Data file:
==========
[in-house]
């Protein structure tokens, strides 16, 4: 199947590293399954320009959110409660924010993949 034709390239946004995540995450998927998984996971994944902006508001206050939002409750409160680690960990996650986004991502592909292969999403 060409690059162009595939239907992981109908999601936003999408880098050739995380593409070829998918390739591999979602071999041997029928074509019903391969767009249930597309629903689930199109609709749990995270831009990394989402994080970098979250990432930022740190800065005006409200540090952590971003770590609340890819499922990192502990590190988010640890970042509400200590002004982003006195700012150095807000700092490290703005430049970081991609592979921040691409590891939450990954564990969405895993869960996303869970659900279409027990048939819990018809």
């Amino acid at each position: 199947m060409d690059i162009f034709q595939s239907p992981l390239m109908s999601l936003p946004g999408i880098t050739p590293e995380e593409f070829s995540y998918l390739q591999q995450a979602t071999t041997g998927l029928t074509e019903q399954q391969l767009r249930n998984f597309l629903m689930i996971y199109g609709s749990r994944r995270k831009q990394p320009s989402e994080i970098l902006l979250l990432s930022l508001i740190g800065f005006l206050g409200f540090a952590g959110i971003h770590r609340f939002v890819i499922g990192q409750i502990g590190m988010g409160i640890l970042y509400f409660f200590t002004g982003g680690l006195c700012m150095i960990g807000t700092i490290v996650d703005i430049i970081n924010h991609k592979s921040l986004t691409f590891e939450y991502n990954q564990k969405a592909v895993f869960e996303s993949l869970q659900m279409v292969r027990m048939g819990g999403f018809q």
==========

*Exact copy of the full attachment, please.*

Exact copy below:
[in-house]
């Protein structure tokens, strides 16, 4: 199947590293399954320009959110409660924010993949 034709390239946004995540995450998927998984996971994944902006508001206050939002409750409160680690960990996650986004991502592909292969999403 060409690059162009595939239907992981109908999601936003999408880098050739995380593409070829998918390739591999979602071999041997029928074509019903391969767009249930597309629903689930199109609709749990995270831009990394989402994080970098979250990432930022740190800065005006409200540090952590971003770590609340890819499922990192502990590190988010640890970042509400200590002004982003006195700012150095807000700092490290703005430049970081991609592979921040691409590891939450990954564990969405895993869960996303869970659900279409027990048939819990018809």
């Amino acid at each position: 199947m060409d690059i162009f034709q595939s239907p992981l390239m109908s999601l936003p946004g999408i880098t050739p590293e995380e593409f070829s995540y998918l390739q591999q995450a979602t071999t041997g998927l029928t074509e019903q399954q391969l767009r249930n998984f597309l629903m689930i996971y199109g609709s749990r994944r995270k831009q990394p320009s989402e994080i970098l902006l979250l990432s930022l508001i740190g800065f005006l206050g409200f540090a952590g959110i971003h770590r609340f939002v890819i499922g990192q409750i502990g590190m988010g409160i640890l970042y509400f409660f200590t002004g982003g680690l006195c700012m150095i960990g807000t700092i490290v996650d703005i430049i970081n924010h991609k592979s921040l986004t691409f590891e939450y991502n990954q564990k969405a592909v895993f869960e996303s993949l869970q659900m279409v292969r027990m048939g819990g999403f018809q």